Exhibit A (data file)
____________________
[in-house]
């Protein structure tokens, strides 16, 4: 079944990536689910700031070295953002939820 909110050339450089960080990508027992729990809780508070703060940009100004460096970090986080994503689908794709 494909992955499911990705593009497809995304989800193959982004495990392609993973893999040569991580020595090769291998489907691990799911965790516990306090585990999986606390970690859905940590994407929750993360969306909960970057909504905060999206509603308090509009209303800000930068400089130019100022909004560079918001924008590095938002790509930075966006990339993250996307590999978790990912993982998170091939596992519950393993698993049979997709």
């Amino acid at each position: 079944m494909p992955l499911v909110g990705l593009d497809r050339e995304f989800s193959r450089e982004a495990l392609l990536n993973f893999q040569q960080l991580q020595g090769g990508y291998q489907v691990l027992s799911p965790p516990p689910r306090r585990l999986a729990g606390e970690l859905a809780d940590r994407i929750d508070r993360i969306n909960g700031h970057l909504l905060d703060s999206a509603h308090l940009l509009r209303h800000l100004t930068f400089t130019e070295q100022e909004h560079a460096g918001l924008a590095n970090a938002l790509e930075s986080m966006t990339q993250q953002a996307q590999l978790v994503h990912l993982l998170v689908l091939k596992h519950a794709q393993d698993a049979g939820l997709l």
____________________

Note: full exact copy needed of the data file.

[in-house]
């Protein structure tokens, strides 16, 4: 079944990536689910700031070295953002939820 909110050339450089960080990508027992729990809780508070703060940009100004460096970090986080994503689908794709 494909992955499911990705593009497809995304989800193959982004495990392609993973893999040569991580020595090769291998489907691990799911965790516990306090585990999986606390970690859905940590994407929750993360969306909960970057909504905060999206509603308090509009209303800000930068400089130019100022909004560079918001924008590095938002790509930075966006990339993250996307590999978790990912993982998170091939596992519950393993698993049979997709």
């Amino acid at each position: 079944m494909p992955l499911v909110g990705l593009d497809r050339e995304f989800s193959r450089e982004a495990l392609l990536n993973f893999q040569q960080l991580q020595g090769g990508y291998q489907v691990l027992s799911p965790p516990p689910r306090r585990l999986a729990g606390e970690l859905a809780d940590r994407i929750d508070r993360i969306n909960g700031h970057l909504l905060d703060s999206a509603h308090l940009l509009r209303h800000l100004t930068f400089t130019e070295q100022e909004h560079a460096g918001l924008a590095n970090a938002l790509e930075s986080m966006t990339q993250q953002a996307q590999l978790v994503h990912l993982l998170v689908l091939k596992h519950a794709q393993d698993a049979g939820l997709l």